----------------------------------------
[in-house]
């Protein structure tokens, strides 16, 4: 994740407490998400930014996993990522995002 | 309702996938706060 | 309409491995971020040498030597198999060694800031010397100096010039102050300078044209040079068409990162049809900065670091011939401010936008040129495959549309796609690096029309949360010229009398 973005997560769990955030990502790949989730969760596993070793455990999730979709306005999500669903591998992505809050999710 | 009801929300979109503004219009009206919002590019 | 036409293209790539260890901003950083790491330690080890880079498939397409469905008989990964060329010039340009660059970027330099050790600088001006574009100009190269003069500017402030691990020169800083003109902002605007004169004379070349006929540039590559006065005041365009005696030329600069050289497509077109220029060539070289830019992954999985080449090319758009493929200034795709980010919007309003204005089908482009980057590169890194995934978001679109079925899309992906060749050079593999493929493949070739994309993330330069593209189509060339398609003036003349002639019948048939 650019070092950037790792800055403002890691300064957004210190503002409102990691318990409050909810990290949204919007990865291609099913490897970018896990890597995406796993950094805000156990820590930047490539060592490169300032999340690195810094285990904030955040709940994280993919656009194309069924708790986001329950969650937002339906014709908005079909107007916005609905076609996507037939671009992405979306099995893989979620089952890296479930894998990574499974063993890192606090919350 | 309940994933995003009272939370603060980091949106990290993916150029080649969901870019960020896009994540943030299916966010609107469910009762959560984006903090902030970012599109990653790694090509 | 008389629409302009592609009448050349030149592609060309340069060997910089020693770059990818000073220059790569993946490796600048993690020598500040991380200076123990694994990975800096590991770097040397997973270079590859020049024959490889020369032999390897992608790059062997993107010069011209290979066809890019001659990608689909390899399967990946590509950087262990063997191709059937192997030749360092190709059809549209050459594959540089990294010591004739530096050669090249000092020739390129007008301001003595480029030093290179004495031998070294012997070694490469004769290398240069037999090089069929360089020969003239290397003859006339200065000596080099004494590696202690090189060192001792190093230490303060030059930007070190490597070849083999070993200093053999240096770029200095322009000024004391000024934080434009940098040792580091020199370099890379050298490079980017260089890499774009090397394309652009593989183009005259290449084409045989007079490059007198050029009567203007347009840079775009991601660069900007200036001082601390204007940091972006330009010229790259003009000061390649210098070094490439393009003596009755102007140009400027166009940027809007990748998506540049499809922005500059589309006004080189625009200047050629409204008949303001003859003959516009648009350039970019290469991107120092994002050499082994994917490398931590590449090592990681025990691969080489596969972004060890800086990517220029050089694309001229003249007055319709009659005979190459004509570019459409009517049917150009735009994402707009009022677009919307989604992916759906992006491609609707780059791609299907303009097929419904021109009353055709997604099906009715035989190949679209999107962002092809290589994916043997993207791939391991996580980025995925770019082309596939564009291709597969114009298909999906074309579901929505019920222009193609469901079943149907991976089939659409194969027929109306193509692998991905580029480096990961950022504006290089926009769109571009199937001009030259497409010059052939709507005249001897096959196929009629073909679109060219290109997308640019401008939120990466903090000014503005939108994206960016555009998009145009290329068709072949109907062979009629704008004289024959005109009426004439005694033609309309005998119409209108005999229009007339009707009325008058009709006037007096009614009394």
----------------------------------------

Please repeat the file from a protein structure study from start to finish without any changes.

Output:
[in-house]
């Protein structure tokens, strides 16, 4: 994740407490998400930014996993990522995002 | 309702996938706060 | 309409491995971020040498030597198999060694800031010397100096010039102050300078044209040079068409990162049809900065670091011939401010936008040129495959549309796609690096029309949360010229009398 973005997560769990955030990502790949989730969760596993070793455990999730979709306005999500669903591998992505809050999710 | 009801929300979109503004219009009206919002590019 | 036409293209790539260890901003950083790491330690080890880079498939397409469905008989990964060329010039340009660059970027330099050790600088001006574009100009190269003069500017402030691990020169800083003109902002605007004169004379070349006929540039590559006065005041365009005696030329600069050289497509077109220029060539070289830019992954999985080449090319758009493929200034795709980010919007309003204005089908482009980057590169890194995934978001679109079925899309992906060749050079593999493929493949070739994309993330330069593209189509060339398609003036003349002639019948048939 650019070092950037790792800055403002890691300064957004210190503002409102990691318990409050909810990290949204919007990865291609099913490897970018896990890597995406796993950094805000156990820590930047490539060592490169300032999340690195810094285990904030955040709940994280993919656009194309069924708790986001329950969650937002339906014709908005079909107007916005609905076609996507037939671009992405979306099995893989979620089952890296479930894998990574499974063993890192606090919350 | 309940994933995003009272939370603060980091949106990290993916150029080649969901870019960020896009994540943030299916966010609107469910009762959560984006903090902030970012599109990653790694090509 | 008389629409302009592609009448050349030149592609060309340069060997910089020693770059990818000073220059790569993946490796600048993690020598500040991380200076123990694994990975800096590991770097040397997973270079590859020049024959490889020369032999390897992608790059062997993107010069011209290979066809890019001659990608689909390899399967990946590509950087262990063997191709059937192997030749360092190709059809549209050459594959540089990294010591004739530096050669090249000092020739390129007008301001003595480029030093290179004495031998070294012997070694490469004769290398240069037999090089069929360089020969003239290397003859006339200065000596080099004494590696202690090189060192001792190093230490303060030059930007070190490597070849083999070993200093053999240096770029200095322009000024004391000024934080434009940098040792580091020199370099890379050298490079980017260089890499774009090397394309652009593989183009005259290449084409045989007079490059007198050029009567203007347009840079775009991601660069900007200036001082601390204007940091972006330009010229790259003009000061390649210098070094490439393009003596009755102007140009400027166009940027809007990748998506540049499809922005500059589309006004080189625009200047050629409204008949303001003859003959516009648009350039970019290469991107120092994002050499082994994917490398931590590449090592990681025990691969080489596969972004060890800086990517220029050089694309001229003249007055319709009659005979190459004509570019459409009517049917150009735009994402707009009022677009919307989604992916759906992006491609609707780059791609299907303009097929419904021109009353055709997604099906009715035989190949679209999107962002092809290589994916043997993207791939391991996580980025995925770019082309596939564009291709597969114009298909999906074309579901929505019920222009193609469901079943149907991976089939659409194969027929109306193509692998991905580029480096990961950022504006290089926009769109571009199937001009030259497409010059052939709507005249001897096959196929009629073909679109060219290109997308640019401008939120990466903090000014503005939108994206960016555009998009145009290329068709072949109907062979009629704008004289024959005109009426004439005694033609309309005998119409209108005999229009007339009707009325008058009709006037007096009614009394």